In the second of our three-part report on ICEFAT’s response to coronavirus, we discuss how usage of fine art facilities managed by our membership has changed. We also discuss the day-to-day operations of our agents and the changes necessitated by the pandemic, and what these changes mean for both staff and clients.

Viewing and Vaulting
The Covid-19 pandemic has led to an accelerated demand for fine art storage services for the majority of ICEFAT members. In the immediate term, lockdowns meant that works could not be shipped to where they had been ordered, meaning they have been stuck in limbo. Many shippers offered complimentary extensions of storage periods in order to help dealers who had no other choice. Klaus Hillmann of Tandem has seen requests for storage increase across the sector for years, however. “This increase is mainly due to a process of professionalization of large private and corporate collections,” says Hillmann. The pandemic seems to have therefore quickened an existing trend of increasing demand for storage.

The physicality of a remote sale in these times is not often considered by online buyers. When visiting an online viewing room, a viewer’s thoughts focus on the work being seen as it appears on the screen, and how it may look in a domestic or gallery space. Although the viewer is not physically looking at it, that work still exists, and is often kept safely and securely in store by an ICEFAT fine art shipper. “We have seen a keen interest amongst dealers to maintain sales, some done virtually,” says Kerry Thompson of PACART, indicating that ICEFAT shippers have played a role in quite literally facilitating the boom of online sales with their fine art facilities the world over.

Fine art facilities have also been useful for dealers as spaces in which clients can come to view works in specialised viewing rooms located at these facilities, and due to their size, there are no issues with maintaining social distancing. Alexander Bradford of Gander & White says: “Our viewing rooms have proven especially popular as a location where clients can view stock. In New York our two viewing rooms have been so popular among gallery and auction house clients that we are planning to open a third in the very near future.”

Jonathan Schwartz of Atelier 4 notes that “vaulting” has become a tactic for dealers and auction houses who are keeping their tangible assets in store to weather out the Covid-19-caused recession. It’s the same case globally. In India, Al Mithal of Star Worldwide has seen that “collectors and galleries are asking for storage, hoping for markets to recover, and for shipping services and freight rates to stabilise.” In Japan, responses have been mixed, Katolec has seen clients ‘warehousing’ their goods, waiting for air freight rates to decrease. Shige Moriyama of Yamato, however, says that the threat of a market downturn is not stopping dealers, saying that “we have clients in Japan who so far are still very aggressive to approach their clients to get the deal, rather than keep [storing stock] and waiting until the market recovers.” Fine art shippers have therefore seen market confidence from some clients, and cautiousness from others, in the faith that the market should return to pre-coronavirus levels relatively soon.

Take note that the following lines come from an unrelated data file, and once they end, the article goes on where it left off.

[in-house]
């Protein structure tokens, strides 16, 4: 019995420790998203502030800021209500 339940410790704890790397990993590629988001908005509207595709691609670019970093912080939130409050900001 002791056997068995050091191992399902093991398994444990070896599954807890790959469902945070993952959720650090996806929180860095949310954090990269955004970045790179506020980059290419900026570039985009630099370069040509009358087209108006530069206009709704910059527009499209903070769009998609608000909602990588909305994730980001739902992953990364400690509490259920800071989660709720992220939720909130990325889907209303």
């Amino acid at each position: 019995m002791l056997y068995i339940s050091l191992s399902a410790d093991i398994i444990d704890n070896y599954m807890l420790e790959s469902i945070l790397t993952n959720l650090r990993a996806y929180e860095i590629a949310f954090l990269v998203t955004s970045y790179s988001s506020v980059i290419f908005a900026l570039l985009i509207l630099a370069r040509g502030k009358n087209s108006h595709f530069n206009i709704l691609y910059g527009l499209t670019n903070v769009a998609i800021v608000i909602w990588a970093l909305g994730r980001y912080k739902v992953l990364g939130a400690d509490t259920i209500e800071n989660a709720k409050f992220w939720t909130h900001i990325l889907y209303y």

Navigating the New Normal
Client and staff safety have been at the heart of ICEFAT shippers’ response to the virus. With the easing of national and local lockdown restrictions in many parts of the world, agents are looking at how to operate in this ‘new normal’. All shippers have put in place protocols to limit the amount of physical contact that takes place; Al Mithal’s list of protocols sums up the main practices enacted by many ICEFAT agents: “mandatory requirements such as use of face masks, PPE suits, hand sanitizers and infra-red thermometers are now part of normal standard operating procedures.” Ship/Art in South San Francisco, on the US West Coast, has put in place an 18-page policy that governs how they operate, and “will adjust based on the current risk.” These new protocols often lead to new time and logistical challenges, but as Kerry Thompson of PACART puts it “some of these changes were easier than others, but we feel that nothing can come before safety.” Anil Mithal of Mithals International expects some of the changes to their practice may become a “permanent feature.” He says: “they enhance our ability in the marketplace and boost the customers’ confidence.”

Everywhere, shippers have embraced remote work to continue their business. Klaus Hillmann says Tandem in Germany have put in place a protocol to enable them to remain operational while limiting the potential spread of coronavirus: “Initially, we split our office staff into two cohorts, working in our premises and at home, alternating weekly. The warehouse staff has been halved in line with the low level of orders, and also works in two separate groups. We have the drivers working in fixed teams too, which has been largely successful.” In Japan both Katolec and Yamato implemented remote working as soon as the virus arrived in the country. Shige Moriyama at Yamato foresees the possibility of this remote work becoming permanent to some extent. He points to how the workforce could be expanded under these measures, “including employees required to balance work around childcare responsibilities and thus would benefit from working from home.”